Sunday, July 12, 2009

Fort Wayne History

I was waylaid from working on the third Skunk-Guy installment by a fascinating project. I completed the script for a two act stage play based on the fantastic turtle hunt in Churubusco Indiana back in 1949. It was a story rich in local lore and humor, but more importantly it was a historic event.
As I move back to working on the Skunk-Guy books I appreciate all the more the historic elements woven into these stories. Even though the saga of Skunk-Guy takes place only thirty some years ago. A lot has happened since then. It is not the same world now that we lived in then. I even added special footnotes to the second novel explaining many of the differences from then and now.
The Fort Wayne Three Rivers Festival, which is going on right now, played a prominent part in the second book. The third book will follow suit. Fort Wayne land marks will find them selves a part of the plot such as the Wells Street truss bridge and the Historic Fort Wayne Fort that was just getting started back in the 70’s.
To the average 9 year old who reads the books the historic elements may not seem all that remarkable. But to those of us who grew up here it may rekindle some nostalgic recollections of of our home town. To anyone else in the world who has never heard of Fort Wayne, well, they may find that our neck of the woods is a pretty neat place to live.
I seriously doubt that there will be much of an influx in the populace here as a result of Skunk-Guy, but I love the place and I hope it shows.

Saturday, January 31, 2009

Imagine That

I find that my infrequency of Blog posts is due as a direct result of the sporadic activity centered round my writing. Unlike a more accomplished writer I haven’t given up my day job. And the time between writing activities tends to move at a petty pace.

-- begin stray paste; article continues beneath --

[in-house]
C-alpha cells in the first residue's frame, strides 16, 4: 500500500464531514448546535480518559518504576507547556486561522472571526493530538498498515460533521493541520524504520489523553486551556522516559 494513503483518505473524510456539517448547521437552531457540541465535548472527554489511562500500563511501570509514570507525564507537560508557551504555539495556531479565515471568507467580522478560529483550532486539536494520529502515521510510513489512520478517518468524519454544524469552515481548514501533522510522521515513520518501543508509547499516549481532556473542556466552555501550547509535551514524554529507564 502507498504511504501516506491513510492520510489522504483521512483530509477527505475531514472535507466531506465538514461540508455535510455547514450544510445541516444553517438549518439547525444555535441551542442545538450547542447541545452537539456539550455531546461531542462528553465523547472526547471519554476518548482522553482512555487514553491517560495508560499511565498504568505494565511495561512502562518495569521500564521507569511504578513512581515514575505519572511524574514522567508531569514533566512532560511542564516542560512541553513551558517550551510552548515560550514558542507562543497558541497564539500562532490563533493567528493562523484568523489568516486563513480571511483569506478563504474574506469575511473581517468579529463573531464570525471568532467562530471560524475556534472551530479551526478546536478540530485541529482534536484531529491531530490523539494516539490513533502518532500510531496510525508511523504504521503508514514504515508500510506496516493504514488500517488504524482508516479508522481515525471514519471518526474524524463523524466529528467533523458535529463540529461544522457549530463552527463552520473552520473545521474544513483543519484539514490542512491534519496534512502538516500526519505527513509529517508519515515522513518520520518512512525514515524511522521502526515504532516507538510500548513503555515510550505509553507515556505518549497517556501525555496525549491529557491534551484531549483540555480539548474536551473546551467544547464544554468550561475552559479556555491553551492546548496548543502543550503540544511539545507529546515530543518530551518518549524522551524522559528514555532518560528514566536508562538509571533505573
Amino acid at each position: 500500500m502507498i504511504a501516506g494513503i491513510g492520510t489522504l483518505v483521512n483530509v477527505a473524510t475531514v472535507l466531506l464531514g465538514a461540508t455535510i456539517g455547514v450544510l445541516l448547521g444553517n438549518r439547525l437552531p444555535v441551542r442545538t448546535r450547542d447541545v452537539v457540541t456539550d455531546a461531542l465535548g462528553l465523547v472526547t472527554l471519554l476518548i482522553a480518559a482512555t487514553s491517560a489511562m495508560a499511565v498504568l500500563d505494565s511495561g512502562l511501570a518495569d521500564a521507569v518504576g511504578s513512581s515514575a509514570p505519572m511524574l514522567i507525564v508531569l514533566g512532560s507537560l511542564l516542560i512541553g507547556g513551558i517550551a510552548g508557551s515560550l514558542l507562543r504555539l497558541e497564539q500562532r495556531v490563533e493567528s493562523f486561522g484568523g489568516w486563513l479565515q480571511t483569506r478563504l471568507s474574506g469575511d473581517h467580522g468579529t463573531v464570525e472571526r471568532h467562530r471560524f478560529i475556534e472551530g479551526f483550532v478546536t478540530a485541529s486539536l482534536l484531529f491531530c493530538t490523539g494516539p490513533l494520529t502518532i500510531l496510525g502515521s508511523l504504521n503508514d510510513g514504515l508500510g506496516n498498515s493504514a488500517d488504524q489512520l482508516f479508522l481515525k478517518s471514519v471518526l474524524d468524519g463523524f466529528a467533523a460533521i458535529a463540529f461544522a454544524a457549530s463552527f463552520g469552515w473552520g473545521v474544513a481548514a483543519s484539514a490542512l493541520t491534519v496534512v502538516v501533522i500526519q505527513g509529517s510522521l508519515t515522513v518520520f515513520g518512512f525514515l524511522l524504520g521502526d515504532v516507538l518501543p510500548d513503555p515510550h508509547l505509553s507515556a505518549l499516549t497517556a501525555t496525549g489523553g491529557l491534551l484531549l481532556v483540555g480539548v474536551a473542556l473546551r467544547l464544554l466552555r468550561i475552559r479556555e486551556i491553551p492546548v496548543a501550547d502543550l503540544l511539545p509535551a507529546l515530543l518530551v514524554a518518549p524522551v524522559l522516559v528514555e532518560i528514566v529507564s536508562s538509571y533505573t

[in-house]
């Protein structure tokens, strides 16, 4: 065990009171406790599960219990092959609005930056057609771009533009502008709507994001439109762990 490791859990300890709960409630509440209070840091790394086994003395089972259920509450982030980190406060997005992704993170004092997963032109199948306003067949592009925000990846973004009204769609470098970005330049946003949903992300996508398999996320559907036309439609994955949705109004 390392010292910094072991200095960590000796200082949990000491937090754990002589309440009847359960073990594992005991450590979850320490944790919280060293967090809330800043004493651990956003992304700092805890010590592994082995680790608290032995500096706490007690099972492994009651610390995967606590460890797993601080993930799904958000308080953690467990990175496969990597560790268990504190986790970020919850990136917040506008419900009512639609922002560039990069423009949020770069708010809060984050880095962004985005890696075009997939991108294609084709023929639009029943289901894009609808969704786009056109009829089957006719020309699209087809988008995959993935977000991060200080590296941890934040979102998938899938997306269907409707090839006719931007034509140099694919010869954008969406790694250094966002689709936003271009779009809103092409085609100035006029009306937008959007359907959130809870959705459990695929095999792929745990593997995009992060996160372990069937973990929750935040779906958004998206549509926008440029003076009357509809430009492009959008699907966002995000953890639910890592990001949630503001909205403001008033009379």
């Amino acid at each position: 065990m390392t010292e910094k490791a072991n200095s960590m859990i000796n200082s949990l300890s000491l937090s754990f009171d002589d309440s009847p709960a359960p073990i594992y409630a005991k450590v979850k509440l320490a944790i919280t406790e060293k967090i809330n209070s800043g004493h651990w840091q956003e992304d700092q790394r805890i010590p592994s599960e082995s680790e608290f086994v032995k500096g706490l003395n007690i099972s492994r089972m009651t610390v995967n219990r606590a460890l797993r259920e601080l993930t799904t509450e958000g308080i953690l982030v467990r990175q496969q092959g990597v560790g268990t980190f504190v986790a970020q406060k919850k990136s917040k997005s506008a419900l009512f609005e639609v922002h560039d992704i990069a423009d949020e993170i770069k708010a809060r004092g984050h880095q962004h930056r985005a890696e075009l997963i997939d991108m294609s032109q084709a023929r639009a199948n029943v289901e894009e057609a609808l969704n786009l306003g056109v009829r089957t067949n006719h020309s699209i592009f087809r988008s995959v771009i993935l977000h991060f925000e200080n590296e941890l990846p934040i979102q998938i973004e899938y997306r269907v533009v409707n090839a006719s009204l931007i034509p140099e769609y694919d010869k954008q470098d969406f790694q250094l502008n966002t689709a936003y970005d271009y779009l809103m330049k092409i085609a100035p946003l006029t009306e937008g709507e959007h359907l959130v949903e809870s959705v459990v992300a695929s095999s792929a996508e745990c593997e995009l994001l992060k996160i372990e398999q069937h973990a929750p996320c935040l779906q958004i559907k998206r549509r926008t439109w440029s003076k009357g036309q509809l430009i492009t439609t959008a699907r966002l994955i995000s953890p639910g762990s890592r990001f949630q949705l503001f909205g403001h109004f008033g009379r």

I have recently had the joy of visiting a group of young readers and writing hopefuls at the Imagine School in Fort Wayne, Indiana. This group of third forth and fifth graders had all read the epic story of Norman Flinches encounter with the stinky space goo. They had questions regarding where I got the idea for the book, where did I come up with the name Norman and Flinch, Why had I made Wendell so smart. We discussed how hard it is to write a book. I think they were surprised that it was such a long process with a lot of rewriting involved. But it didn’t seem to dim there enthusiasm for trying their own hand at writing something.
I had been contacted by Brian Clark a forth grade teacher at the school who thought I might be able to inspire the kids to write. However, they were so enthusiastic that they inspired me. The details of the story that they made mention of included the fork used by the jewel thief, the healing process of the goo, the time Norman banged his knee on the kitchen table and spilled his cereal all over, and the fact that his cape was too long. Now I may be showing my insecurity as a writer here, but you put details in a story like that never quite sure if the readers are going to get it. Well there was no doubt these young readers didn’t miss a thing, and they were hungry to devour the second novel.
I thank Brian and Imagine Schools for this overwhelming opportunity, and I thank all the kids who showed such excitement about The Stinking Stalker. I know that there are many potential skunk scouts in that crowd.